Who is interested in forming “Of Counsel” relationships? Just about everyone, as it turns out – lawyers entering firms, lawyers leaving firms, new lawyers who are setting up a practice.
Many of us are drawn professionally to the idea of affiliating with others. Call it collegiality without the baggage of partnership.
Or is it?
Being “Of Counsel” involves more than adding some words to your letterhead. Once you form an “Of Counsel” affiliation you are a “firm member” under the Oregon Rules of Professional Conduct (ORPC 1.0(d)). If any member of the firm has a conflict, you have a conflict and vice versa. See ORPC 1.7, 1.9 and 1.10 and OSB Formal Opinion 2005-155.
If you form an “Of Counsel” relationship, you must also be prepared for potential vicarious liability.
So who or what is “Of Counsel?”
- Is an “Of Counsel” lawyer an associate?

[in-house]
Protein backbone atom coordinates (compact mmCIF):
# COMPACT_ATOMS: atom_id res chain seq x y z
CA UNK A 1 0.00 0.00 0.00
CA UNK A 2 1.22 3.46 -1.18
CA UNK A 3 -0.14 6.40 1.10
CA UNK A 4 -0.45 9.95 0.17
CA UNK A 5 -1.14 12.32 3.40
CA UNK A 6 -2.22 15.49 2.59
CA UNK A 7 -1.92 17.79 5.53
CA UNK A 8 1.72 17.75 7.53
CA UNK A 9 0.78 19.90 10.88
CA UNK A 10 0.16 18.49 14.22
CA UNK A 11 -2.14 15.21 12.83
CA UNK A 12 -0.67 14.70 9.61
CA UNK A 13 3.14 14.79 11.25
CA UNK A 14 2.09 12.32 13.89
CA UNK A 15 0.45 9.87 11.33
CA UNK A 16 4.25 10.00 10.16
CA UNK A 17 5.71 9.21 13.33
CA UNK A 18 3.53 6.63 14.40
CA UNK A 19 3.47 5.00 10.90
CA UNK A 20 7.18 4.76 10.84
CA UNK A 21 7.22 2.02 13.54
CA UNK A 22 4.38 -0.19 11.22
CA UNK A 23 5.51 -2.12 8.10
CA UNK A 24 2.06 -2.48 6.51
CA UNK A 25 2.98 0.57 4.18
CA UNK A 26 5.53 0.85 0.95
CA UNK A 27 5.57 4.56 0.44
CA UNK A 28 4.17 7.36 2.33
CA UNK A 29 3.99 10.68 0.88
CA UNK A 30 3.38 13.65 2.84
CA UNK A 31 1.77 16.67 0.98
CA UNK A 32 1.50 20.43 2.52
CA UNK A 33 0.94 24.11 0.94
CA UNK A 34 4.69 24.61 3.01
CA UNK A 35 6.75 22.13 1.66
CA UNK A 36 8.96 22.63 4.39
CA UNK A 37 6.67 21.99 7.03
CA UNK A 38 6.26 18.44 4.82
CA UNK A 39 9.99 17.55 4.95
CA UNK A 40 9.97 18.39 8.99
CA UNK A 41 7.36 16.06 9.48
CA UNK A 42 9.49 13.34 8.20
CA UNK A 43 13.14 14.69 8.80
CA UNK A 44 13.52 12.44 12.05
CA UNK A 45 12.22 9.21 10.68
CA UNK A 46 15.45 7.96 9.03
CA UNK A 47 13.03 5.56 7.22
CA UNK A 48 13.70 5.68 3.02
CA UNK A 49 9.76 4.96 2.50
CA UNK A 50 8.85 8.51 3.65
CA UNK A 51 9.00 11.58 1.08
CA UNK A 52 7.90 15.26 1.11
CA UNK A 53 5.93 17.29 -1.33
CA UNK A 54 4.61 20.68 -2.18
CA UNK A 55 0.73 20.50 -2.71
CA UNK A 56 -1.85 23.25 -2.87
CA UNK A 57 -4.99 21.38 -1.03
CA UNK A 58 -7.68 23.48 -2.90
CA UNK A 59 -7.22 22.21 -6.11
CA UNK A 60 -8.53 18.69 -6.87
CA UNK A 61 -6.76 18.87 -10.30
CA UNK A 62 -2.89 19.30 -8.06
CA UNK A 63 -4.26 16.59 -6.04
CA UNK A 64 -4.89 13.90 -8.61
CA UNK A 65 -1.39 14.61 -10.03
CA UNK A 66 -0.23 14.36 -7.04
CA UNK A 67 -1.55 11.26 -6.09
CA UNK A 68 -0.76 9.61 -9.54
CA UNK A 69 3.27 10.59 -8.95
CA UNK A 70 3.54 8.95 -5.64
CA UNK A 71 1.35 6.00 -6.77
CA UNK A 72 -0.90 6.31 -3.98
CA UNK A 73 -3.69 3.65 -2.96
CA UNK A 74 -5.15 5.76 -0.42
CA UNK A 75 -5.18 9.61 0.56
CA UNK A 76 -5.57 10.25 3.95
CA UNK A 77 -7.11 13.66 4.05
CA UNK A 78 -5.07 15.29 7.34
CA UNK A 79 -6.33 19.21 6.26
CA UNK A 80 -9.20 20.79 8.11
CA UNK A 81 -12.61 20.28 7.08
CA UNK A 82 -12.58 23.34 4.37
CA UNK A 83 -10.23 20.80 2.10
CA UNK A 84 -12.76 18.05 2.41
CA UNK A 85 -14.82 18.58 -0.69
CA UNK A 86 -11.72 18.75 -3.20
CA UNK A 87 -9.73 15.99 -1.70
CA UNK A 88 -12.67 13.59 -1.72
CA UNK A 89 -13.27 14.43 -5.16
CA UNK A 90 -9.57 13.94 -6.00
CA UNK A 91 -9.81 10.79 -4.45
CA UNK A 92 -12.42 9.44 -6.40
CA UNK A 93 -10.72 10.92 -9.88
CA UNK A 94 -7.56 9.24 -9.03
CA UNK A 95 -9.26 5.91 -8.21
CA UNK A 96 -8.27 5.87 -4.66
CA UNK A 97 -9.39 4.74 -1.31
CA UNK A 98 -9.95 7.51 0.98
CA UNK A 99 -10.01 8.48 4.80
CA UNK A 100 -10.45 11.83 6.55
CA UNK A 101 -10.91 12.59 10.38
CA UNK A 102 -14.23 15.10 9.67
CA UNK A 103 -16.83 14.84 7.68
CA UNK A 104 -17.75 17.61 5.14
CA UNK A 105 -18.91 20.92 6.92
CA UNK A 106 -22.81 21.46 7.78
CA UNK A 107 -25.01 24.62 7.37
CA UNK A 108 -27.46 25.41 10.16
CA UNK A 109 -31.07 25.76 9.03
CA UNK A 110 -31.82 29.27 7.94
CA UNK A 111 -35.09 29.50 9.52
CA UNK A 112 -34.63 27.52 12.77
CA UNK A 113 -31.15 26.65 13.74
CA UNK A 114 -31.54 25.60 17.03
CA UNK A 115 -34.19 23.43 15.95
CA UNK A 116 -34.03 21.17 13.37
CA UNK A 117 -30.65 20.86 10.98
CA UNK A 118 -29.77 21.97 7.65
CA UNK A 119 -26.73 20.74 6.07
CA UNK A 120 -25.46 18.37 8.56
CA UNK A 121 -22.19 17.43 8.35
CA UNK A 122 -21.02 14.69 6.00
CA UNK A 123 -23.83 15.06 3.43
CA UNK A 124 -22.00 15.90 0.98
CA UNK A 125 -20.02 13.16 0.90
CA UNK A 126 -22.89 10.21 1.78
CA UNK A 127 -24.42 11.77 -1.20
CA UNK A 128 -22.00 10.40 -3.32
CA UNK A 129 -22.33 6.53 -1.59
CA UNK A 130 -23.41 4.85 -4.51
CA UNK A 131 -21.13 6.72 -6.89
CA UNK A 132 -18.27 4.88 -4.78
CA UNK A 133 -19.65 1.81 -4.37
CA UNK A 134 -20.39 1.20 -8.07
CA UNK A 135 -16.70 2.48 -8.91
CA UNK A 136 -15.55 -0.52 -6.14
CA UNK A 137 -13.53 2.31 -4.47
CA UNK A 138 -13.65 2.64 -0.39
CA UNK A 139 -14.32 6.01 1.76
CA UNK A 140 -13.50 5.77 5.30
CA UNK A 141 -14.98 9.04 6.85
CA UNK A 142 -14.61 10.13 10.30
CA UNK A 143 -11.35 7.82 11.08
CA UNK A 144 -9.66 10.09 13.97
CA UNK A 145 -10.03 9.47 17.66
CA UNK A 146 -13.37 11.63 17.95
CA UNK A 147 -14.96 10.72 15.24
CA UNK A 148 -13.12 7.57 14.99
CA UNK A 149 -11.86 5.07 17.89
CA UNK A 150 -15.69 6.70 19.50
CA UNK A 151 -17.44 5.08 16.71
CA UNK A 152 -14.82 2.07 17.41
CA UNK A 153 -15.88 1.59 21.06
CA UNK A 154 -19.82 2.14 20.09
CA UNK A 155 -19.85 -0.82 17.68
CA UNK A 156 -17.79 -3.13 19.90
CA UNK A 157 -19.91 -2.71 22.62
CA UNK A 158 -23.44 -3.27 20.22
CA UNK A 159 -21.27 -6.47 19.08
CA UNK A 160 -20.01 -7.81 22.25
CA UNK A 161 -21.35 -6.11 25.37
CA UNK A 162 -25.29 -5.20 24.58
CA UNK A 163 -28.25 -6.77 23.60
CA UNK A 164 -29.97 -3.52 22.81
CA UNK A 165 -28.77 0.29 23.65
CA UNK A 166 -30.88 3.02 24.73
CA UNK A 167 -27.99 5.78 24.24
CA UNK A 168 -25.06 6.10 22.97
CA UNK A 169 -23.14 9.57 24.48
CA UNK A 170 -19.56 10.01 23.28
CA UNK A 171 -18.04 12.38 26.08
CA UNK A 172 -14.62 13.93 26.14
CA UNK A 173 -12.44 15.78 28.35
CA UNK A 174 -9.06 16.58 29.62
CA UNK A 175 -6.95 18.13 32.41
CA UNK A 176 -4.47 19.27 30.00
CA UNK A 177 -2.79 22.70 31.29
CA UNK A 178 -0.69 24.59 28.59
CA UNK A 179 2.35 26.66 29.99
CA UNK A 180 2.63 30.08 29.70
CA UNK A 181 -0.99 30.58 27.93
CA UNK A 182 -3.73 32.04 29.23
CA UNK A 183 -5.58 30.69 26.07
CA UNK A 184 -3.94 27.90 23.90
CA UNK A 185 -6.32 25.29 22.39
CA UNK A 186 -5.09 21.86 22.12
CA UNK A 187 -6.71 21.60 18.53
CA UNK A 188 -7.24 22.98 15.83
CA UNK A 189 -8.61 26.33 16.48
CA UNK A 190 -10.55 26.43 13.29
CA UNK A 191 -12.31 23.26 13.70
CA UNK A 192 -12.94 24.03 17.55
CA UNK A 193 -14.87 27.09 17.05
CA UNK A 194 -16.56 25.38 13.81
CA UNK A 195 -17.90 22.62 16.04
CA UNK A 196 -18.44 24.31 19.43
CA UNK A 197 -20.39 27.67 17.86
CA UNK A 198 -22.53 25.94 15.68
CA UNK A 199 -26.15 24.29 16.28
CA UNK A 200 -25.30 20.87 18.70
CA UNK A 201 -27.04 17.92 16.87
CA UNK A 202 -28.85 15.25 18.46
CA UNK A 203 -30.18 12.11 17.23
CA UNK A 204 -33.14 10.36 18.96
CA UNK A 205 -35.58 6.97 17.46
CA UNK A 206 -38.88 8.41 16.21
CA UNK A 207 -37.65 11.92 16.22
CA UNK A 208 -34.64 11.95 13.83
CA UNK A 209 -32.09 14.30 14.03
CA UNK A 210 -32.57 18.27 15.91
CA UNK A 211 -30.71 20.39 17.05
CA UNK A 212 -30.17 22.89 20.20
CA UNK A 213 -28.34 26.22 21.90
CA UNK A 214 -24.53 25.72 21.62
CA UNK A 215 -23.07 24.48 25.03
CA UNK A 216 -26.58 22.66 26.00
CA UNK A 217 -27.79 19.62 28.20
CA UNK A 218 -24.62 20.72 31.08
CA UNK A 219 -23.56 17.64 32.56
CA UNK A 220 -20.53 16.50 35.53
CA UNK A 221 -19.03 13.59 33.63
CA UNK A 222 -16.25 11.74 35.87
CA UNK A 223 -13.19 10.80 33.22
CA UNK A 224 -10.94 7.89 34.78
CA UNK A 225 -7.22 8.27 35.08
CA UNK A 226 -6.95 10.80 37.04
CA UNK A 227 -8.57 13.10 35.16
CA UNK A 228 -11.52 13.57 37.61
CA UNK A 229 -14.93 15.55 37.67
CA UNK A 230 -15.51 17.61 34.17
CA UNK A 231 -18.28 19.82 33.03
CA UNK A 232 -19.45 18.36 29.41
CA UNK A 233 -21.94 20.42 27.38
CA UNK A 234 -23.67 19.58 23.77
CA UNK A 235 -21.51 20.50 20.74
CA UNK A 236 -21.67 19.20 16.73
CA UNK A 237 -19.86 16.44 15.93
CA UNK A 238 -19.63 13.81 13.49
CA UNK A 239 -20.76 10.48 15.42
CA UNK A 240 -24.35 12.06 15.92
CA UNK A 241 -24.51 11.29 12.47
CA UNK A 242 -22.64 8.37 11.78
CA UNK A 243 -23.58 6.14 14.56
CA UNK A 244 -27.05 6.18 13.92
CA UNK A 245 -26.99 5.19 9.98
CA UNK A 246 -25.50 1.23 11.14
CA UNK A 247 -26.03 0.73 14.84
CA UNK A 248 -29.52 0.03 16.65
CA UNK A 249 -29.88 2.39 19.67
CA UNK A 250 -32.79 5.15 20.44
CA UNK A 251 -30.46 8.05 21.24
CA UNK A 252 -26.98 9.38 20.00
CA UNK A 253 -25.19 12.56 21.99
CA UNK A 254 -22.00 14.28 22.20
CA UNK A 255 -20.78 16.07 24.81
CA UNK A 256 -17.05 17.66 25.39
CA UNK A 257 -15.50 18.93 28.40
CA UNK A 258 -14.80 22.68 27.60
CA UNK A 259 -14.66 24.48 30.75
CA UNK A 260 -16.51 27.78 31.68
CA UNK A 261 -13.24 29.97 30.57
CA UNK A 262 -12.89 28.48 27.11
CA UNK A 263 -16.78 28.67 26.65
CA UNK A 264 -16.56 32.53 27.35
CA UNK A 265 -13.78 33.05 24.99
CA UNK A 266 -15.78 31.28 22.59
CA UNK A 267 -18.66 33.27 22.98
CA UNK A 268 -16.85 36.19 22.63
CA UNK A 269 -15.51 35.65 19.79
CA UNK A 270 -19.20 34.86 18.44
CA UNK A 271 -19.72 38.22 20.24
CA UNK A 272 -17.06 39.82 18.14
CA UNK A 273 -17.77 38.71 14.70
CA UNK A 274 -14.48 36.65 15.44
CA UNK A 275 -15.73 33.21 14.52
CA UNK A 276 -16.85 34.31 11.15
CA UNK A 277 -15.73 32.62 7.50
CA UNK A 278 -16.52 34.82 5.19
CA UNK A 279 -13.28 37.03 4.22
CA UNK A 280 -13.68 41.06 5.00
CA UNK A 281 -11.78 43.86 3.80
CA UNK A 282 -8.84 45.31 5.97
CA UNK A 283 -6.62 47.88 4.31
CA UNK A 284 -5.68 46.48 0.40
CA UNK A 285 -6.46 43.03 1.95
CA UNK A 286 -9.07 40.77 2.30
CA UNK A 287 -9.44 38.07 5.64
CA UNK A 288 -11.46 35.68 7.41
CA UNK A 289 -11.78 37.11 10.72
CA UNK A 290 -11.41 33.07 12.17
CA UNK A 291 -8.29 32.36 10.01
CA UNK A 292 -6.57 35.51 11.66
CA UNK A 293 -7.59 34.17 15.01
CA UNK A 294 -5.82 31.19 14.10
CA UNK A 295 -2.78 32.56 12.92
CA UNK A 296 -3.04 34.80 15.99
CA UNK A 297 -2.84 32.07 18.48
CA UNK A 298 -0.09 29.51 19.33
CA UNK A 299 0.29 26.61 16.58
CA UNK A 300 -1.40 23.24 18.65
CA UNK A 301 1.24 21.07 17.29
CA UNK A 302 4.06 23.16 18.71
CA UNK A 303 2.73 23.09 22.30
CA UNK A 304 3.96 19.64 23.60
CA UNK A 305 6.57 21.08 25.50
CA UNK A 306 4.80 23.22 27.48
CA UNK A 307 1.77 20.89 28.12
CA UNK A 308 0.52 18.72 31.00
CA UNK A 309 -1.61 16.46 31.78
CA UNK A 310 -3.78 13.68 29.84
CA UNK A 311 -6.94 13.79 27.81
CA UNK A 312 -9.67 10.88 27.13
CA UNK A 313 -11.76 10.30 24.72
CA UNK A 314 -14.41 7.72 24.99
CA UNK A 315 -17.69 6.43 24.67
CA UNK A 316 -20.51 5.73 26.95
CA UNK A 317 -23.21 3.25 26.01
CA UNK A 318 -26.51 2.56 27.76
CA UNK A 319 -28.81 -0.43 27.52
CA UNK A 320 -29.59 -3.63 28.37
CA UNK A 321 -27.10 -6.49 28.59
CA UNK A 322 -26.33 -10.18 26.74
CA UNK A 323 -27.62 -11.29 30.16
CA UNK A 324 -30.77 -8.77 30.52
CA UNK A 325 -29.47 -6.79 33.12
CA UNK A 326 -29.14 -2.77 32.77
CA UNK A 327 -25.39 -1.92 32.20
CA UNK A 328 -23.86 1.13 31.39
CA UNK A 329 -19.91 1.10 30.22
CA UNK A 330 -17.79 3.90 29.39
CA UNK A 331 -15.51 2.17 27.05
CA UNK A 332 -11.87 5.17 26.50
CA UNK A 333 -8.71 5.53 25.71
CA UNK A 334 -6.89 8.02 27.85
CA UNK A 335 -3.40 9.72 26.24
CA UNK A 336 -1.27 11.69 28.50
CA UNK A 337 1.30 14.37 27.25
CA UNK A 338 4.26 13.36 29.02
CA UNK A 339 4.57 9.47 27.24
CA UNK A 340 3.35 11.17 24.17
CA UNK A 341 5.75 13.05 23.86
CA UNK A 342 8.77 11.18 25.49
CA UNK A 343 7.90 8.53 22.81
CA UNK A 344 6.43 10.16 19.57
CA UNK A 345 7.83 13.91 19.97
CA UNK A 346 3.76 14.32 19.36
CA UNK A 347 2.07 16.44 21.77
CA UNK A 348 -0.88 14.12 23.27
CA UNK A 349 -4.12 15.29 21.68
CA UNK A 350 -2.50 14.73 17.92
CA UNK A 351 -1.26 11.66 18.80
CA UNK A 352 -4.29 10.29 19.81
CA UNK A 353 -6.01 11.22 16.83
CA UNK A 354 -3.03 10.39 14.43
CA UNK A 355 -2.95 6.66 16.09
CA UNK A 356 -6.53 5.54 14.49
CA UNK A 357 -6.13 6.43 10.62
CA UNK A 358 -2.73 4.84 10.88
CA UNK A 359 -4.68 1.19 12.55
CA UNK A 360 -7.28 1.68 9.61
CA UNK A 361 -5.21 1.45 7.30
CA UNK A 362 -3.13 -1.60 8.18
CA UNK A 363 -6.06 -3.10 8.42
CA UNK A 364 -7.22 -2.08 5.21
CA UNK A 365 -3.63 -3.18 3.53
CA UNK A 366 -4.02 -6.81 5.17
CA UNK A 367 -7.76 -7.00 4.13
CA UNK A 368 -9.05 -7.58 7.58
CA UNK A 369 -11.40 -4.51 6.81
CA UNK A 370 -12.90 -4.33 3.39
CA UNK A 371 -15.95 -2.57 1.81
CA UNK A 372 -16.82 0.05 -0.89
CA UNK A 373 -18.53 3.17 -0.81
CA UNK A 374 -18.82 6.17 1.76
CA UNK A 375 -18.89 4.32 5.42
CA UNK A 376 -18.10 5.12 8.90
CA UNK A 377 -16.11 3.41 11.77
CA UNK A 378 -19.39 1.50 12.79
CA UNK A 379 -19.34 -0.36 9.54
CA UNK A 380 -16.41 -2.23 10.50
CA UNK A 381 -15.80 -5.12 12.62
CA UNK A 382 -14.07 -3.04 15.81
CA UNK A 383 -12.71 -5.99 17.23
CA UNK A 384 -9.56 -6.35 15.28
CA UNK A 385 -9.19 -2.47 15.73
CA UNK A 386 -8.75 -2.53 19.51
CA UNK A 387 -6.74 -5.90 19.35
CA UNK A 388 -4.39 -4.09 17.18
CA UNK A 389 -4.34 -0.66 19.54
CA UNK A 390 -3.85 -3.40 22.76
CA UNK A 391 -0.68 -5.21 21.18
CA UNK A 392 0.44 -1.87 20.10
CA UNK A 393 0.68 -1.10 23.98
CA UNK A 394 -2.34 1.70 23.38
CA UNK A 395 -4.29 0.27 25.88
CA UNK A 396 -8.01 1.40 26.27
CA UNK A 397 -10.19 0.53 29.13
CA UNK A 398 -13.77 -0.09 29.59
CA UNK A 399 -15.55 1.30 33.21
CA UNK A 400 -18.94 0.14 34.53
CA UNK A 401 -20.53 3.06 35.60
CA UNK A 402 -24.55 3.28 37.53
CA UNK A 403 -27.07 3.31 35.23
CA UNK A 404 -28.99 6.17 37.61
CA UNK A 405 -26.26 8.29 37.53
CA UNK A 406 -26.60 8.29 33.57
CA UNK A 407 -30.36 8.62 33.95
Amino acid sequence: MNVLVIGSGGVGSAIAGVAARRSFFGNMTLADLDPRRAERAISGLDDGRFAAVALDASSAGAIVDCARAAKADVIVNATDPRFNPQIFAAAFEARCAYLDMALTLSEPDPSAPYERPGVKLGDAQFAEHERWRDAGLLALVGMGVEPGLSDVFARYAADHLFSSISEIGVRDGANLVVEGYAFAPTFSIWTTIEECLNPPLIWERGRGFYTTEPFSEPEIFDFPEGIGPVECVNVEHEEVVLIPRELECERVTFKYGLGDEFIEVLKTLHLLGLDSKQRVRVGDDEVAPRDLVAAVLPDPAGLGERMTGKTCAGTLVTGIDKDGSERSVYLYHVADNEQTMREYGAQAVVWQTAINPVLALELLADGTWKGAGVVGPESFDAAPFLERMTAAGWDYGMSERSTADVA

- Is an “Of Counsel” lawyer a partner?
- If I associate someone outside the firm to work with me on a specific case, are they “Of Counsel?”
- If I have my own practice and provide contract lawyering services to multiple firms, am I “Of Counsel” to each of those firms?
A lawyer is “Of Counsel” if he or she has a continuing professional relationship with a lawyer or law firm, other than as a partner or associate. ORPC 7.5(b). Hiring an independent contract lawyer to perform discrete tasks or associating with another lawyer on a specific case does not constitute a “continuing professional relationship.”
But that isn’t the end of it. “Of Counsel” relationships can get complex quickly. For example:
- What if lawyers enter into multiple “Of Counsel” Relationships?
- Or a group of lawyers sharing space use the label “Of Counsel,” but otherwise have no ongoing relationship?
- And what are the malpractice coverage implications of entering into “Of Counsel” arrangements?
When it comes to analyzing ethical duties and potential liability, words and actions matter.
If you are considering entering to an “Of Counsel” relationship, please read this excellent article from Emilee Preble, PLF Staff Attorney/Excess Program Coordinator. If you have any doubts about the ethical considerations involved in these arrangements, contact the Oregon State Bar General Counsel’s office.
Copyright 2011 Beverly Michaelis
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